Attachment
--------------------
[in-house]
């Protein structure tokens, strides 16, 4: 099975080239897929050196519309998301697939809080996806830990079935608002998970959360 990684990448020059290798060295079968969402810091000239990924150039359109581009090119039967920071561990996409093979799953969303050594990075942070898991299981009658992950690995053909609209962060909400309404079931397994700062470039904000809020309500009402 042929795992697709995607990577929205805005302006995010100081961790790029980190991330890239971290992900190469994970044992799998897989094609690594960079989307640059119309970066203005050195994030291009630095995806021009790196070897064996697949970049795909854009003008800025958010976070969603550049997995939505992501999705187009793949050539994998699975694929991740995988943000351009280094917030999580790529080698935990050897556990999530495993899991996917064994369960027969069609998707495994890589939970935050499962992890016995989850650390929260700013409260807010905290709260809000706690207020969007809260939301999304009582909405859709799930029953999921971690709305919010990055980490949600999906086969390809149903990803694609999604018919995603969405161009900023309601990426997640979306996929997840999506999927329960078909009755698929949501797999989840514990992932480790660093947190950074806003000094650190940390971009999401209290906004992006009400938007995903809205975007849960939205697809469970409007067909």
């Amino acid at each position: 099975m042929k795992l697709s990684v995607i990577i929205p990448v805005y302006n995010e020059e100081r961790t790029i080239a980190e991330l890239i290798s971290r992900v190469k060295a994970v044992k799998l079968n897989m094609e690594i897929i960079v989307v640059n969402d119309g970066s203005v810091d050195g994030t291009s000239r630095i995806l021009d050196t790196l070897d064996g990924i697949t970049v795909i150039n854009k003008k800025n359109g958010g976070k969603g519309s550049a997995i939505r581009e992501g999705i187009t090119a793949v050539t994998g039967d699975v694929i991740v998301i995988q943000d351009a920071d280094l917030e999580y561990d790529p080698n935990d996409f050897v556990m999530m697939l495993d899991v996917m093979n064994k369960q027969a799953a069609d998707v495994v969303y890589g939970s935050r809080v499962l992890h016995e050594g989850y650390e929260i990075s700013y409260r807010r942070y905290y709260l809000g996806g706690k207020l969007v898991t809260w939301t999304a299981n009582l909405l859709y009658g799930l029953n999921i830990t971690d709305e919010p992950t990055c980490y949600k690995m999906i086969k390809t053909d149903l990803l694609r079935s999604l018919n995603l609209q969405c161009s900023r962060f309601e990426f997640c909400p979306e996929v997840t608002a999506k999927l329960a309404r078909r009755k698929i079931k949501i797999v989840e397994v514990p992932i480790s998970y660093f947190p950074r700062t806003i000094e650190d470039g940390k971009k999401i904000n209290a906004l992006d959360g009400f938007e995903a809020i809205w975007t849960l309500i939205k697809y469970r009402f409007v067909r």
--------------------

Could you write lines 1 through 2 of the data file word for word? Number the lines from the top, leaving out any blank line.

[in-house]
């Protein structure tokens, strides 16, 4: 099975080239897929050196519309998301697939809080996806830990079935608002998970959360 990684990448020059290798060295079968969402810091000239990924150039359109581009090119039967920071561990996409093979799953969303050594990075942070898991299981009658992950690995053909609209962060909400309404079931397994700062470039904000809020309500009402 042929795992697709995607990577929205805005302006995010100081961790790029980190991330890239971290992900190469994970044992799998897989094609690594960079989307640059119309970066203005050195994030291009630095995806021009790196070897064996697949970049795909854009003008800025958010976070969603550049997995939505992501999705187009793949050539994998699975694929991740995988943000351009280094917030999580790529080698935990050897556990999530495993899991996917064994369960027969069609998707495994890589939970935050499962992890016995989850650390929260700013409260807010905290709260809000706690207020969007809260939301999304009582909405859709799930029953999921971690709305919010990055980490949600999906086969390809149903990803694609999604018919995603969405161009900023309601990426997640979306996929997840999506999927329960078909009755698929949501797999989840514990992932480790660093947190950074806003000094650190940390971009999401209290906004992006009400938007995903809205975007849960939205697809469970409007067909």